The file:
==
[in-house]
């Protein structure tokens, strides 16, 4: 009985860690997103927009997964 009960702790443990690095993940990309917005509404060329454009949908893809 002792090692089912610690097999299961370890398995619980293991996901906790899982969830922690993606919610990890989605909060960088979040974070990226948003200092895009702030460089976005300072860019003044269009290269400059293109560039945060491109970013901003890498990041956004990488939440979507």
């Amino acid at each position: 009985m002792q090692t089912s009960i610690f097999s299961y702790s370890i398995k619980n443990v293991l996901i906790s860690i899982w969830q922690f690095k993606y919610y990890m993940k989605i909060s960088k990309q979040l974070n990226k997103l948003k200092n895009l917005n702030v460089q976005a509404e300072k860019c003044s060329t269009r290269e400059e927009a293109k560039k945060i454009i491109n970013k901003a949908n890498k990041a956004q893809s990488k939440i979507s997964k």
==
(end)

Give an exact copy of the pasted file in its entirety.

[in-house]
């Protein structure tokens, strides 16, 4: 009985860690997103927009997964 009960702790443990690095993940990309917005509404060329454009949908893809 002792090692089912610690097999299961370890398995619980293991996901906790899982969830922690993606919610990890989605909060960088979040974070990226948003200092895009702030460089976005300072860019003044269009290269400059293109560039945060491109970013901003890498990041956004990488939440979507």
């Amino acid at each position: 009985m002792q090692t089912s009960i610690f097999s299961y702790s370890i398995k619980n443990v293991l996901i906790s860690i899982w969830q922690f690095k993606y919610y990890m993940k989605i909060s960088k990309q979040l974070n990226k997103l948003k200092n895009l917005n702030v460089q976005a509404e300072k860019c003044s060329t269009r290269e400059e927009a293109k560039k945060i454009i491109n970013k901003a949908n890498k990041a956004q893809s990488k939440i979507s997964k």